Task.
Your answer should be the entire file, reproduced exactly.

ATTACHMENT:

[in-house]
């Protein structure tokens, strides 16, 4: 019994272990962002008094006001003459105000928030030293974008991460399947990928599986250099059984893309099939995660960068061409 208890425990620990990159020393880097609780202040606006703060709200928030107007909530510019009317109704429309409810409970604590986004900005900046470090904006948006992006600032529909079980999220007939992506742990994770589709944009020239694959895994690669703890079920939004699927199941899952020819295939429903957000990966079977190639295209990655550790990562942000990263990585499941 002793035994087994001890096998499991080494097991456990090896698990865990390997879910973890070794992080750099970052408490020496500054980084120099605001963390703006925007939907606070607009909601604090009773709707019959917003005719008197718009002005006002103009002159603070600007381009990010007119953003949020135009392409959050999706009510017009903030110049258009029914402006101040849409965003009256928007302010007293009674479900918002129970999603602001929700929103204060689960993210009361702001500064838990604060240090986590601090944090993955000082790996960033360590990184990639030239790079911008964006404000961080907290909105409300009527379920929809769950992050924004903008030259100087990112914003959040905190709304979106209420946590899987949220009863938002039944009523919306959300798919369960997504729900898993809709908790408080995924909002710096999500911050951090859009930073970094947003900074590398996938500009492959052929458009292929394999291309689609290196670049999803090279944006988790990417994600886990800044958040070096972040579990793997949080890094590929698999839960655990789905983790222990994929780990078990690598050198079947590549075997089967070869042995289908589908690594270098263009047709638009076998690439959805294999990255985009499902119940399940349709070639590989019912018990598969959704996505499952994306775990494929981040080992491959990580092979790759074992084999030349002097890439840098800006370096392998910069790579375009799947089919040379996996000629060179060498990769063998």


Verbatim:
[in-house]
């Protein structure tokens, strides 16, 4: 019994272990962002008094006001003459105000928030030293974008991460399947990928599986250099059984893309099939995660960068061409 208890425990620990990159020393880097609780202040606006703060709200928030107007909530510019009317109704429309409810409970604590986004900005900046470090904006948006992006600032529909079980999220007939992506742990994770589709944009020239694959895994690669703890079920939004699927199941899952020819295939429903957000990966079977190639295209990655550790990562942000990263990585499941 002793035994087994001890096998499991080494097991456990090896698990865990390997879910973890070794992080750099970052408490020496500054980084120099605001963390703006925007939907606070607009909601604090009773709707019959917003005719008197718009002005006002103009002159603070600007381009990010007119953003949020135009392409959050999706009510017009903030110049258009029914402006101040849409965003009256928007302010007293009674479900918002129970999603602001929700929103204060689960993210009361702001500064838990604060240090986590601090944090993955000082790996960033360590990184990639030239790079911008964006404000961080907290909105409300009527379920929809769950992050924004903008030259100087990112914003959040905190709304979106209420946590899987949220009863938002039944009523919306959300798919369960997504729900898993809709908790408080995924909002710096999500911050951090859009930073970094947003900074590398996938500009492959052929458009292929394999291309689609290196670049999803090279944006988790990417994600886990800044958040070096972040579990793997949080890094590929698999839960655990789905983790222990994929780990078990690598050198079947590549075997089967070869042995289908589908690594270098263009047709638009076998690439959805294999990255985009499902119940399940349709070639590989019912018990598969959704996505499952994306775990494929981040080992491959990580092979790759074992084999030349002097890439840098800006370096392998910069790579375009799947089919040379996996000629060179060498990769063998």